Asked whether they might like to see their parents and siblings again, some appear visibly pained and say that, for now, they cannot leave due to their responsibilities as breadwinners. Others make the difficult choice to travel to Thailand with Patima, promising their new families that they will return soon.
Still others do not survive. The activists visit a rural graveyard populated with the graves of forced laborers, men who either died in captivity or succumbed to the harsh conditions of solitary life in a new country.
That year really changed the course of my interior landscape, my thinking, and ultimately my life.
Service had led a global life prior to the International Honors Program. Her mother’s family was Mexican-American, which meant frequent travel to Mexico as a child. Her father’s side of the family was one of diplomats. Before IHP, Service had been to Senegal, China, and a number of other countries. Still, she describes her time with IHP as transformative.
“That year really changed the course of my interior landscape, my thinking, and ultimately my life,” she said.
Traveling to India, New Zealand, Mexico, and the Philippines with IHP brought her face-to-face with the environmental and human rights consequences of global consumer culture and “unregulated, rampant capitalism,” a system driving a finite planet toward multiple, interrelated disasters. The program made visible systems in which she had always existed but, until that point, never consciously identified.
“It was just a narrative that I didn't really see before. I just sort of accepted it,” Service said.
“I think that's part of the power of IHP. As I was learning about the scientific and economic underpinnings of how that narrative happened—that it's a human creation; it has a historical trajectory—I was living with people who I really connected with who were being impacted super negatively by all of this.”
Leaving IHP, Service knew that she wanted to do what she could to change that narrative, but she wasn’t yet certain how best to do so. Then she got an internship with YES! Magazine, a nonprofit that publishes “solutions journalism.” The experience showed her that journalism was one potential means of changing the world for the better.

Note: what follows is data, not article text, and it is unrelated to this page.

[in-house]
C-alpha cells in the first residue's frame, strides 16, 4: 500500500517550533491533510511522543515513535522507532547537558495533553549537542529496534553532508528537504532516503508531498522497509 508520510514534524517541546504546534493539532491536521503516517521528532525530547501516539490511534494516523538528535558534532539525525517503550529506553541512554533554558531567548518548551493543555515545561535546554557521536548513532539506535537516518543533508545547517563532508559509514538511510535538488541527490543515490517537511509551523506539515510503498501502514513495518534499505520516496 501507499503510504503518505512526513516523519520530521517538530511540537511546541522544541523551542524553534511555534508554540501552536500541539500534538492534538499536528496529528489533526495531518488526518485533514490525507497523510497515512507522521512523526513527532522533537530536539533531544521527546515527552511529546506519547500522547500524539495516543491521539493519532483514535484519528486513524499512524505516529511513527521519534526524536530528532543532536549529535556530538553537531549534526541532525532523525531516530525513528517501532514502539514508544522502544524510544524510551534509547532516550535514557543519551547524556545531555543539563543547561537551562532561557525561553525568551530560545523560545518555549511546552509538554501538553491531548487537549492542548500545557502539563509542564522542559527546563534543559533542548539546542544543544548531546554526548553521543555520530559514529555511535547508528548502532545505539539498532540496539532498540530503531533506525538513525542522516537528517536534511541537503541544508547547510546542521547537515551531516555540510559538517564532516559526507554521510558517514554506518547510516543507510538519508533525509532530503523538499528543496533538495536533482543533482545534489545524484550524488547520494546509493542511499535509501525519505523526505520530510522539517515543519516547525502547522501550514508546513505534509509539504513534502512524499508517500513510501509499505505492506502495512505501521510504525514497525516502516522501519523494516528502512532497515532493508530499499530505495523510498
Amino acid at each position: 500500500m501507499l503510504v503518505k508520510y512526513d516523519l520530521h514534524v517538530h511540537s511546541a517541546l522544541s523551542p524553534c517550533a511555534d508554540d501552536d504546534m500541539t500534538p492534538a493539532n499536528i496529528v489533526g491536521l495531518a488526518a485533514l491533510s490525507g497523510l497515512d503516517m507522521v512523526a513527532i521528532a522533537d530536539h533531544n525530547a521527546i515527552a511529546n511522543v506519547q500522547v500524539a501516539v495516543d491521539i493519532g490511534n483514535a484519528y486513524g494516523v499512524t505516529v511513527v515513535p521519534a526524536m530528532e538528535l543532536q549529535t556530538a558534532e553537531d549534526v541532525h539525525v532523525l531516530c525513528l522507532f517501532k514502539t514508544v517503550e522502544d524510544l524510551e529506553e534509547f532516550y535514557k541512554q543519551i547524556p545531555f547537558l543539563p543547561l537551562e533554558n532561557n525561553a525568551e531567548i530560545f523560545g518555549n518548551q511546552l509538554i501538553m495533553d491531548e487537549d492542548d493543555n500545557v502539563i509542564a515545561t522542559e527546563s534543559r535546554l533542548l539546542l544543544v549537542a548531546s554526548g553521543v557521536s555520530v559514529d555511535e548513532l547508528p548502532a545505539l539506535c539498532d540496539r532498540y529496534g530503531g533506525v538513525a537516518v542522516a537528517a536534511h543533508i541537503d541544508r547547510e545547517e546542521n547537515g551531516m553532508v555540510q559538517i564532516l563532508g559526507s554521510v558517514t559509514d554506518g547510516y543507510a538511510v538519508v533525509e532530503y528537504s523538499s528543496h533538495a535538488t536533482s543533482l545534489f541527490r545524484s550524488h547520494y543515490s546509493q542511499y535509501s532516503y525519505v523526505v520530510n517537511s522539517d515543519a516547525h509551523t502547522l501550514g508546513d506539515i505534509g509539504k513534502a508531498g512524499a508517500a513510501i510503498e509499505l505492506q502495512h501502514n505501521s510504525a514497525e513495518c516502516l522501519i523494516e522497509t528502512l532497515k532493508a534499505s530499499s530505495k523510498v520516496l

It was as a journalist that Service first explored the topic of forced labor in Southeast Asia’s fishing industry. Her 2012 story for NPR’s Morning Edition pushed the topic into the public eye and was followed by articles in several other publications that built on her reporting.
Returning to the story for Ghost Fleet felt different, Service said.
“Making the film and putting it out there is a much more emotional experience,” she said. “It’s much more about trying to connect to the heart and the journeys of these main characters in a very human way.”
Emotions are at the heart of Ghost Fleet. The camera lingers on the faces of activists and trafficked men alike, long enough for the audience to feel some inkling of characters’ grief and determination. Comparatively little of the film’s runtime is devoted to examining the structural factors that drive and sustain the industry.
But then, in the final moments, Ghost Fleet confronts audiences with their own culpability in the suffering that has gone before. An extended shot traces the supply chain of a filet of fish backward from an immaculate western grocery store, through docks and a transoceanic voyage, past processing facilities, all the way to the small vessels manned by forced laborers that haul the creature from the sea. It’s the perfect coda to a painful yet often sumptuous work of art.